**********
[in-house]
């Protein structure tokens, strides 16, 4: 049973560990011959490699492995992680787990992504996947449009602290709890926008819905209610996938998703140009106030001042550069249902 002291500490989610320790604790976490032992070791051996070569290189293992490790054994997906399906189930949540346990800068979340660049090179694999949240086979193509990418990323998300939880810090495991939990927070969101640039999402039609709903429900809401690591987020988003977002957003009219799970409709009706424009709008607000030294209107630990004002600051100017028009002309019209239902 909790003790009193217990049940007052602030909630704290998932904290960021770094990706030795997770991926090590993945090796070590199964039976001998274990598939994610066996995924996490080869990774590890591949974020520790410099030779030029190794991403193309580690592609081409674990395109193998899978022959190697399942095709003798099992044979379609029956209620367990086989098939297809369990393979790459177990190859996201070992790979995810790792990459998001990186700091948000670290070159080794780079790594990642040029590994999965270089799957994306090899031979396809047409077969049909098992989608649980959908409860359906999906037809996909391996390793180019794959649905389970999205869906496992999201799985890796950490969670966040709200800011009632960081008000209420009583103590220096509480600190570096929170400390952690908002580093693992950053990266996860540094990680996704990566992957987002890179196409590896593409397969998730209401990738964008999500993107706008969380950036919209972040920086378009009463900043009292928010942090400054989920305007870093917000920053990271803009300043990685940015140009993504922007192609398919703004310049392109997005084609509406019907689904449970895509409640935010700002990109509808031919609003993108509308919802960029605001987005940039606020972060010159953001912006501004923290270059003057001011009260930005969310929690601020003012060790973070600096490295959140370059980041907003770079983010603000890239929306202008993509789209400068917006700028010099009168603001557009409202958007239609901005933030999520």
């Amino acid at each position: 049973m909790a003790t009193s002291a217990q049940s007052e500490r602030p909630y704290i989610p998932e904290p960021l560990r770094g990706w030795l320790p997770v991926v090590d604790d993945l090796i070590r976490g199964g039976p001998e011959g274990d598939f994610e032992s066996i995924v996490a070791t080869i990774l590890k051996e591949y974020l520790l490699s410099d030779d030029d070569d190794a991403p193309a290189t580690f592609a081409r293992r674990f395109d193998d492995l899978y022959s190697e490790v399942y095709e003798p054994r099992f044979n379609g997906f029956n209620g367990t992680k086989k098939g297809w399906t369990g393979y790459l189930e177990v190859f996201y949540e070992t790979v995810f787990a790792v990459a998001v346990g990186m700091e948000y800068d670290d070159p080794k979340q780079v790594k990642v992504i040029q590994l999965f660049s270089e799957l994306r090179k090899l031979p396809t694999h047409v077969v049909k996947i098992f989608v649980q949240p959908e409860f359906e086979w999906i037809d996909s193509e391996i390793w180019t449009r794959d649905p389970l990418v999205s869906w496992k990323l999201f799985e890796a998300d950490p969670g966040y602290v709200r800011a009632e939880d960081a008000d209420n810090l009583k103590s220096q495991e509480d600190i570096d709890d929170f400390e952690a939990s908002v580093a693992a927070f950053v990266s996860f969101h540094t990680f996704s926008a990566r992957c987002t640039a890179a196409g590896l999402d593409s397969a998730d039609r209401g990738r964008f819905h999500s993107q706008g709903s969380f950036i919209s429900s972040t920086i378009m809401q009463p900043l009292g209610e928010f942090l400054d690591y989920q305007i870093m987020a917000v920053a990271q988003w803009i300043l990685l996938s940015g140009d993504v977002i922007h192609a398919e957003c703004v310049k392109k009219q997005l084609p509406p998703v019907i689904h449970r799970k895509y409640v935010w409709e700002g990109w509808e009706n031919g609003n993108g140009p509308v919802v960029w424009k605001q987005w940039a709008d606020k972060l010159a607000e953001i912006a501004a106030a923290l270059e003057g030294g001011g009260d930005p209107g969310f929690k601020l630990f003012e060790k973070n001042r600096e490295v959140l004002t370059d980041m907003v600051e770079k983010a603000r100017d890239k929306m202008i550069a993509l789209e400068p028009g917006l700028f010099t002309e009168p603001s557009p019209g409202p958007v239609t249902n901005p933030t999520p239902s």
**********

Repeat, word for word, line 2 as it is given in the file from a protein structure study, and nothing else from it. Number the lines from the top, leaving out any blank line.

């Protein structure tokens, strides 16, 4: 049973560990011959490699492995992680787990992504996947449009602290709890926008819905209610996938998703140009106030001042550069249902 002291500490989610320790604790976490032992070791051996070569290189293992490790054994997906399906189930949540346990800068979340660049090179694999949240086979193509990418990323998300939880810090495991939990927070969101640039999402039609709903429900809401690591987020988003977002957003009219799970409709009706424009709008607000030294209107630990004002600051100017028009002309019209239902 909790003790009193217990049940007052602030909630704290998932904290960021770094990706030795997770991926090590993945090796070590199964039976001998274990598939994610066996995924996490080869990774590890591949974020520790410099030779030029190794991403193309580690592609081409674990395109193998899978022959190697399942095709003798099992044979379609029956209620367990086989098939297809369990393979790459177990190859996201070992790979995810790792990459998001990186700091948000670290070159080794780079790594990642040029590994999965270089799957994306090899031979396809047409077969049909098992989608649980959908409860359906999906037809996909391996390793180019794959649905389970999205869906496992999201799985890796950490969670966040709200800011009632960081008000209420009583103590220096509480600190570096929170400390952690908002580093693992950053990266996860540094990680996704990566992957987002890179196409590896593409397969998730209401990738964008999500993107706008969380950036919209972040920086378009009463900043009292928010942090400054989920305007870093917000920053990271803009300043990685940015140009993504922007192609398919703004310049392109997005084609509406019907689904449970895509409640935010700002990109509808031919609003993108509308919802960029605001987005940039606020972060010159953001912006501004923290270059003057001011009260930005969310929690601020003012060790973070600096490295959140370059980041907003770079983010603000890239929306202008993509789209400068917006700028010099009168603001557009409202958007239609901005933030999520």